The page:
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Aquatic Microbial Ecology

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AME 54:171-183 (2009)  -  DOI:

Distribution of heterotrophic bacteria and virus-like particles along a salinity gradient in a hypersaline coastal lagoon

Mathilde Schapira1,2,*, Marie-Jeanne Buscot1, Sophie C. Leterme1,3, Thomas Pollet4, Coraline Chapperon1, Laurent Seuront1,3

1School of Biological Sciences, Flinders University, GPO Box 2100, Adelaide 5001, South Australia, Australia
2Southern Ocean Group, Dept. of Zoology & Entomology, Rhodes University, PO Box 94, Grahamstown 6140, South Africa
3South Australian Research and Development Institute, Aquatic Sciences, West Beach 5022, South Australia, Australia
4UMR CARRTEL, Centre Alpin de Recherche sur les Réseaux Trophiques des Ecosystèmes Limniques, Station d’Hydrobiologie Lacustre, Université de Savoie, 75 avenue de Corzent, BP 511, 74203 Thonon les Bains Cedex, France

ABSTRACT: The abundance and community structure of viruses and heterotrophic bacteria were investigated along a natural continuous salinity gradient (18 to 155 PSU) in a South Australian temperate coastal lagoon using flow cytometry. The brackish waters of the lagoon (18 to 25 PSU) were characterised by high viral concentrations (1.3 × 108 to 1.5 × 108 ml–1) and elevated virus to bacteria ratios (11.7 to 15.5), suggesting high viral infection rates and long persistence of viruses in the water. The increase in salinity above 25 PSU resulted in a decrease in viral abundance without a significant modification of bacterial abundance. A concomitant increase in viral and bacterial abundances with salinity was observed from 50 to 150 PSU, where the highest abundances were observed (1.4 × 108 and 2.5 × 108 ml–1, respectively). Prokaryote cytometric richness also varied greatly along the salinity gradient, suggesting a modification of the phylogenetic composition and/or variability in the activity level of the bacterioplankton community along the salinity gradient. The most cytometrically diversified bacterial community (6 to 7 subpopulations) was observed between 50 and 150 PSU. BIOENV analysis identified salinity as the main factor structuring the distribution of bacteria throughout the lagoon. The effect of salinity on viral populations appeared to be more indirect, as the distribution of viruses was mainly driven by host abundance (i.e. bacteria) along the salinity gradient. The complex patterns described here represent the first observation of viral and microbial dynamics along a continuous salinity gradient from 18 to 155 PSU.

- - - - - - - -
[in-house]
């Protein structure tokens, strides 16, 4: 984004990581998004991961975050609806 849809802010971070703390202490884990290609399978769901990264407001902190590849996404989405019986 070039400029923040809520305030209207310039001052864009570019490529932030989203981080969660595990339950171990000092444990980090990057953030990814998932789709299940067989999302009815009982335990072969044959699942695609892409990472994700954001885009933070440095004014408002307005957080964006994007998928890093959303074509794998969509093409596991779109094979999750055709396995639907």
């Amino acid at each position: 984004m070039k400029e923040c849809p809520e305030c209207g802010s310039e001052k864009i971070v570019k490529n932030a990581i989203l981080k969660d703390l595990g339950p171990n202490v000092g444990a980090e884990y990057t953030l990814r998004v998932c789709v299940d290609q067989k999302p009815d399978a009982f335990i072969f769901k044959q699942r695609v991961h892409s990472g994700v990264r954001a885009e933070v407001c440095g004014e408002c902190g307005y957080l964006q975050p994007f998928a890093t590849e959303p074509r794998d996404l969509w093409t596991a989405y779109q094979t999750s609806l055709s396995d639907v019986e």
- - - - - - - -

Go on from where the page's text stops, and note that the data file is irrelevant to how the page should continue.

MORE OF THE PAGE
KEY WORDS: Salinity · Virus-like particles · Heterotrophic bacteria · Hypersaline lagoon

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Cite this article as: Schapira M, Buscot MJ, Leterme SC, Pollet T, Chapperon C, Seuront L (2009) Distribution of heterotrophic bacteria and virus-like particles along a salinity gradient in a hypersaline coastal lagoon. Aquat Microb Ecol 54:171-183.

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